Express News Service
Filmmaker Madhumita’s KD (a) Karuppu Durai, which opened to unanimously positive reviews last week, revolves around a serious theme — thalaikoothal (the practice of mercy killing the elderly and bedridden). But the tone of the film is delightfully light-hearted. She calls this a conscious decision.
“The audience, who already have their own problems in life, come to the theatre seeking relaxation and entertainment. I can’t disappoint them by presenting a depressing film,” says Madhumita, who believes humour is key to facing life’s troubles. “If we crack a harmless joke to someone who is feeling low, instead of giving them the customary pep talk, it will help them loosen up and realise that their problems are manageable. That’s the reason why every emotional scene in my film is followed by a hilarious moment or dialogue.”
The director talks to us about the research that went into the making of Karuppu Durai working with a child artiste, and more.
Excerpts from the conversation:
What was the starting point of Karuppu Durai? Was it the idea of thalaikoothal or did you start with the protagonist’s character?
Thalaikoothal was definitely the starting point. A few years ago, I happened to see an article about it and was taken aback that such a thing exists even now. When I decided to make a film based on it, the biggest challenge was to make a light-hearted drama based on a dark topic like death. So I came up with this basic one line, ‘What if an 80-year-old man who has dedicated his entire life for others, gets a second chance to live and an 8-year-old child decides to help him?’ and developed it.
How much research went into this project?
I didn’t want to make a film with just a basic idea. So I went to the regions where thalaikoothal is still being practised and collected opinions. I found there are just as many people speaking for the practice as there were against it. While some feel that thalaikoothal is equal to murder, others believe it provides elderly and ill people freedom from their sufferings. I was shocked to hear well-educated professors from urban background defend the practise saying, “This is the best send-off you can give to your loved ones.”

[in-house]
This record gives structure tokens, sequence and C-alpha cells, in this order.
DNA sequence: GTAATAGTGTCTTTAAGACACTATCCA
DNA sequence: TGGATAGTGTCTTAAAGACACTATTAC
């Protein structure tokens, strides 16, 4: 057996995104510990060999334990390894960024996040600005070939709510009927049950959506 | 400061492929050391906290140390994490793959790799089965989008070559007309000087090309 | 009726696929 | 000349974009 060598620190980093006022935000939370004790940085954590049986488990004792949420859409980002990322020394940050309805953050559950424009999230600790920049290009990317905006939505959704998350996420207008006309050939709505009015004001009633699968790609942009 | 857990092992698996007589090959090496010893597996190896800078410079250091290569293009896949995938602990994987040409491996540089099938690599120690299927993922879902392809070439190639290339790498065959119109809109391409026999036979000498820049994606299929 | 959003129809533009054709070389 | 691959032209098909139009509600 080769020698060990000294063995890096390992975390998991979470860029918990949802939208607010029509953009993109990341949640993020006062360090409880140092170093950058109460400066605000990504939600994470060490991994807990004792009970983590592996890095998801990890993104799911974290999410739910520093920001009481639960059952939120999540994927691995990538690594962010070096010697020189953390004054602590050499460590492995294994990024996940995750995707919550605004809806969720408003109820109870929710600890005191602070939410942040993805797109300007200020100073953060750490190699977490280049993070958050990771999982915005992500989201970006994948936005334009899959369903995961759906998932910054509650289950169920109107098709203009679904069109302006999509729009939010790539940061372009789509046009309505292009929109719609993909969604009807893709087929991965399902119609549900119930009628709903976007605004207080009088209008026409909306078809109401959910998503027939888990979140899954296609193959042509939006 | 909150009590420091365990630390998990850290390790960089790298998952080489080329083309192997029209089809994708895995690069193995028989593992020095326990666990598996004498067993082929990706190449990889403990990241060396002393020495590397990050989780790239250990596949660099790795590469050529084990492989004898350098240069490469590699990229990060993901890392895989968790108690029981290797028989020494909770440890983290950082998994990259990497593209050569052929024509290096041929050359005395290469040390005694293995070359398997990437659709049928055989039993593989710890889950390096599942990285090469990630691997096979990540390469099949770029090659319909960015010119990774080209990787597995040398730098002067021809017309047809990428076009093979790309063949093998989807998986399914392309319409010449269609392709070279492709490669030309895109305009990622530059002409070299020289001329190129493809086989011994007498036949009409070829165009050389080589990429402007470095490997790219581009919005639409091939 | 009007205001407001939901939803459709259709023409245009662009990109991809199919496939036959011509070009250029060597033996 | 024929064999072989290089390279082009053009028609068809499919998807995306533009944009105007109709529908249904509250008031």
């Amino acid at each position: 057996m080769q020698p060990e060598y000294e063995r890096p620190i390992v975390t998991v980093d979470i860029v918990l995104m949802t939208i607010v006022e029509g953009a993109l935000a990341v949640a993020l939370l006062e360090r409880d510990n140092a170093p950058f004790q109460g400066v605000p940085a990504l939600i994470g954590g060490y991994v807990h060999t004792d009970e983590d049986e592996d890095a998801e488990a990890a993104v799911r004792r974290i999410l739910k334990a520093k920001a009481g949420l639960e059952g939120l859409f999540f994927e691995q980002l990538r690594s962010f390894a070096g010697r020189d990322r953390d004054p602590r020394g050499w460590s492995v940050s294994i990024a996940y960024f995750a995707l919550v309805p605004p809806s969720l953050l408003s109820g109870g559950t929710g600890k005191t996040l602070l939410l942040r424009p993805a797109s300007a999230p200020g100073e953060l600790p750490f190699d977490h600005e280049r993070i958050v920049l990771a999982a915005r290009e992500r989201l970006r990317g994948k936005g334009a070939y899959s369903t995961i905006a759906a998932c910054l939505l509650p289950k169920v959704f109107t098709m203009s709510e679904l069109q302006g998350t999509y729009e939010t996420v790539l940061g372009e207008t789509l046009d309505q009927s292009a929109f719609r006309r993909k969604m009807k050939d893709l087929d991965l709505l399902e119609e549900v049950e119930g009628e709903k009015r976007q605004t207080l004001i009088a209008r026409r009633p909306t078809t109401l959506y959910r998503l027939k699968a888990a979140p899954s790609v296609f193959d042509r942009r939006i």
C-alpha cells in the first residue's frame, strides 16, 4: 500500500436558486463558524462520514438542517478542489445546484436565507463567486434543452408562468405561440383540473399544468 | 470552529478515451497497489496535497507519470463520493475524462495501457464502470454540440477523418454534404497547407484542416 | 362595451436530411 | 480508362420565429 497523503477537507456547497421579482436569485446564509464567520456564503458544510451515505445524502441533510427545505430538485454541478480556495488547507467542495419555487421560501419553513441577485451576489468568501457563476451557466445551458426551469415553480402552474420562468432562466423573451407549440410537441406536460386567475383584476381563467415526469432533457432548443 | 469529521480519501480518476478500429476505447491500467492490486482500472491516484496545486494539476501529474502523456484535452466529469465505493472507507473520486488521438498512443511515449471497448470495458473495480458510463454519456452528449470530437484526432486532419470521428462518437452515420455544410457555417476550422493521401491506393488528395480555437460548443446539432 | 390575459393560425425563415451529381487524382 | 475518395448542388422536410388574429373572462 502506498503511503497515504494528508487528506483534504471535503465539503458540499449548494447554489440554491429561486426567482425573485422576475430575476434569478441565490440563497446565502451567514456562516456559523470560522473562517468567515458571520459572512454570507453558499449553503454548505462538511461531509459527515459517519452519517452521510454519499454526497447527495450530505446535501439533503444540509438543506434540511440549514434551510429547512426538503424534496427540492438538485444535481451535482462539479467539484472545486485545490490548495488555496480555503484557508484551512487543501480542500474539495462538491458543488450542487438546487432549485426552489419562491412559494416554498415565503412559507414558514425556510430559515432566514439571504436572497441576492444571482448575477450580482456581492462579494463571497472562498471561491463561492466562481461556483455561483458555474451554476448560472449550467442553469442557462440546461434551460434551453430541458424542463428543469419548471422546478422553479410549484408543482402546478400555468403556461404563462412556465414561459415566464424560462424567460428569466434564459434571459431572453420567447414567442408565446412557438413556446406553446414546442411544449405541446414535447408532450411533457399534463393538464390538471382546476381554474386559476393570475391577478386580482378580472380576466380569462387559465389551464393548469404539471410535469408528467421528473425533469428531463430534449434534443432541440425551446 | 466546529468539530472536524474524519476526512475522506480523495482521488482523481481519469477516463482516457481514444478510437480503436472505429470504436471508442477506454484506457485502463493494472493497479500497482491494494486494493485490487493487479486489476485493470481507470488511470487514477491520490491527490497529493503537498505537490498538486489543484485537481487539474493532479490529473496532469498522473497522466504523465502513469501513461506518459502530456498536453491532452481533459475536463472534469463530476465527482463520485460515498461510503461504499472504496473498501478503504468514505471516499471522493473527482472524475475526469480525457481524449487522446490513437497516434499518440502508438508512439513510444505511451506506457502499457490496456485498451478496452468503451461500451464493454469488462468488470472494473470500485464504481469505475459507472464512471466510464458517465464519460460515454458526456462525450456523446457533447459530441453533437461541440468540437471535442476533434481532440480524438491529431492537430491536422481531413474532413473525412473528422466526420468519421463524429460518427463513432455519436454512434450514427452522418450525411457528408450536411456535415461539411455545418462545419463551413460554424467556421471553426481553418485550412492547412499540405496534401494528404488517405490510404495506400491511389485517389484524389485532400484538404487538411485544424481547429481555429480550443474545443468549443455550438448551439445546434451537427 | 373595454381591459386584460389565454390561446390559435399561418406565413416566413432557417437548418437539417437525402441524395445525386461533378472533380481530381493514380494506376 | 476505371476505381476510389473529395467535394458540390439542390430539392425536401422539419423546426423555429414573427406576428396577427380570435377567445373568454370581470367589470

I generally don’t believe in forcing my opinion on the audience. And since there are two sides to this issue, I wanted to present both to the audience and kick-start a discussion.
Did you take any inspirations from your life when designing the character of your protagonist, Karuppu Durai?
Karuppu Durai is an amalgamation of all the good men in my life, including my father and my husband. But I feel he is most like my grandfather, who was someone who knew how to enjoy life amidst all problems. Even when there was a fight going on in the family, he would calmly sit before the TV and enjoy cricket.
I wanted my titular character to be a village-based gentleman who respects women. Though he is surrounded by male chauvinists, he treats women right. If someone finds Karuppu Durai to be inspiring and aspires to be like him in this aspect, I’d be delighted.
Karuppu Durai’s Kutty is a rare onscreen child who acts his own age despite having an exceptional understanding of life. How did you find the right balance?
When a kid like Kutty grows up in a temple as an orphan, he has no choice but to become independent and street-smart. He has to fend for himself. But deep down, he is still a child who is innocent and doesn’t know how to hide the truth like adults. Even when he mocks and makes fun of Karuppu Durai, he does it only to make him feel better.
This is your 11th year in the film industry. Is it fair to say the Tamil industry more welcoming to female filmmakers now than when you started?
When I made Vallamai Thaaraiyo in 2007, Tamil cinema hardly had four women directors. Fast-forwarding to 2019, there are at least 15 of us. This obviously means that both the industry and the audience are more welcoming. And thankfully, the unwritten rule that a woman should only direct heroine-oriented subjects has begun to change also. I see this as a baby step towards a massive change.
You’ve always had an additional writer on board for all your films. How beneficial do you think it is to have that extra support?
Most of my films have had male co-writers, as I believe they will being a new perspective to the story. I believe every creator needs a bouncing board, else we might assume that whatever we do is right. Some call those who contribute to their script as discussion panel members. But, I feel it is injustice to deny them due respect. The ones who contribute to a story, even if only a small part, must be called writers and get credit for their work.
Well-made, small-budget films like Karuppu Durai often get overshadowed by massive masala entertainers. What do you think is the solution for this?
When a film lacks star value it becomes difficult for makers to get screens. Even if they get the screens after a great struggle, the film is removed after just one week to accommodate a bigger film. While the satisfaction of getting a big-screen release cannot be replaced by OTT platforms, I believe such platforms are the only way for smaller films to reach a wide audience.
Source: The New Indian Express